Everybody in Britain has been put on the table by prime minister Gordon Brown as part of a daring £500bn bet on the major banks.
The scheme, which aims to boost confidence by injecting money into the moribund UK financial sector, makes £25bn available to the banks as capital loans, with another £25bn offered in exchange for preference shares, £200bn for short-term loans and £250bn in commercial loan guarantees.
These billions are in addition to the unspecified billions the government has already offered to wealthy investors and carefree councils who threw money at failed Icelandic banks after being lured by implausibly-generous interest rates.
To get some idea of the scale of Mr Brown’s generosity toward his good friends, the banks, the entire UK public spending budget for 2008/09 is £618bn.
“There’s £111bn - that’s the NHS,” said the beaming PM, casually tossing Britain’s healthcare system into the pot. “And education - that’s another £82bn. There’s the Royal Navy. That must be worth something, surely?”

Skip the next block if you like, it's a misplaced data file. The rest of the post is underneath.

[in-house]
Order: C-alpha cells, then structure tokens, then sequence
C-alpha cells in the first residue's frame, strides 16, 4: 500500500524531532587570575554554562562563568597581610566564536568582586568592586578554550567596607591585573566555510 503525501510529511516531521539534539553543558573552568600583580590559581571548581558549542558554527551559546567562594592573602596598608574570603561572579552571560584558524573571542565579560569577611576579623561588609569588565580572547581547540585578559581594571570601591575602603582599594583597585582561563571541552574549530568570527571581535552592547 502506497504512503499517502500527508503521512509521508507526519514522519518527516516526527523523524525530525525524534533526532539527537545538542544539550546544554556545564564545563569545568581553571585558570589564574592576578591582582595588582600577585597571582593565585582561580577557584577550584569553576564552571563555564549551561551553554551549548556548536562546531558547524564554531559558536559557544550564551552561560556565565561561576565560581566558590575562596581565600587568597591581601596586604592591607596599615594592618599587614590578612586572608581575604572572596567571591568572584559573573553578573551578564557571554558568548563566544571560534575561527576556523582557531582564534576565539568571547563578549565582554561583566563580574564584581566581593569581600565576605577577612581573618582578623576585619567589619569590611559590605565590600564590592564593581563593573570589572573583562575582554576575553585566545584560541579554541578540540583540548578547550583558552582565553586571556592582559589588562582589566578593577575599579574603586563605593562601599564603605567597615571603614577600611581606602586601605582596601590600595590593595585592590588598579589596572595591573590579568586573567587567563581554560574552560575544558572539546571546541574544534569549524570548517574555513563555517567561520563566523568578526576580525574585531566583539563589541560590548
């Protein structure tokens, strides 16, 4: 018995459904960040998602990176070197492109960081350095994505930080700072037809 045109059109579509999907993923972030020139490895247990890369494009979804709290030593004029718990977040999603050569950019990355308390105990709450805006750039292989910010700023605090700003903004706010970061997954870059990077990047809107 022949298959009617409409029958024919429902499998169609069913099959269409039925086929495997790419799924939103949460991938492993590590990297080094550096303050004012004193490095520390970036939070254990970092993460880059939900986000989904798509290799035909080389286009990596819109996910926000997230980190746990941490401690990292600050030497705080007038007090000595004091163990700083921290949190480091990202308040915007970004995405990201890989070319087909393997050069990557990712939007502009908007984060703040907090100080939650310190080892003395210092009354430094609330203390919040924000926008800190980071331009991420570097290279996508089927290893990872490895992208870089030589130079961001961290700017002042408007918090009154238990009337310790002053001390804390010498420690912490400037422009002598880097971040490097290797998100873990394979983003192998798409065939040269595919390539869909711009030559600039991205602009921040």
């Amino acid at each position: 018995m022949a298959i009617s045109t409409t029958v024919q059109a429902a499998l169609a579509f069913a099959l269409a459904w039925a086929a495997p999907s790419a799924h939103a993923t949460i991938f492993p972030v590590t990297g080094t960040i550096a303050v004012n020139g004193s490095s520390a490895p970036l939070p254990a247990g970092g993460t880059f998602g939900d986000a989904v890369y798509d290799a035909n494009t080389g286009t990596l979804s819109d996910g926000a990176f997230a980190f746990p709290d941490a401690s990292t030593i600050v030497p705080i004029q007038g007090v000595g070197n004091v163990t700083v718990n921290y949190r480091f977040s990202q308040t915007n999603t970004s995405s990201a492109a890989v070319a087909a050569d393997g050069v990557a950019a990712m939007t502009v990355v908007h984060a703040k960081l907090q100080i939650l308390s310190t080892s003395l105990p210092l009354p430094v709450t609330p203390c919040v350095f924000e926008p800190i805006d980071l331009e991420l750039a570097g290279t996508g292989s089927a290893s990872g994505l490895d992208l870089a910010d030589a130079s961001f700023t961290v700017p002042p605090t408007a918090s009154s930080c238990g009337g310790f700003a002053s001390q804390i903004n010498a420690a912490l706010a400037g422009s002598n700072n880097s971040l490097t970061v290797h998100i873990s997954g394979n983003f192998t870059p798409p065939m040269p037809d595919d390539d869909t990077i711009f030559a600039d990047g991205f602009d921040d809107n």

If the gamble pays off, confidence in the banking sector will be restored, the banks will resume playing Monopoly with each other’s money and Britain will only face a decade or so of painfully slow growth. If it fails, however, every last one of us will belong, body and soul, to whoever comes along and buys the collapsing banks - probably either Roman Abramovitch, Thaksin Shinawatra or JK Rowling - and will be made to dance for their entertainment or clean their toilets with a toothbrush.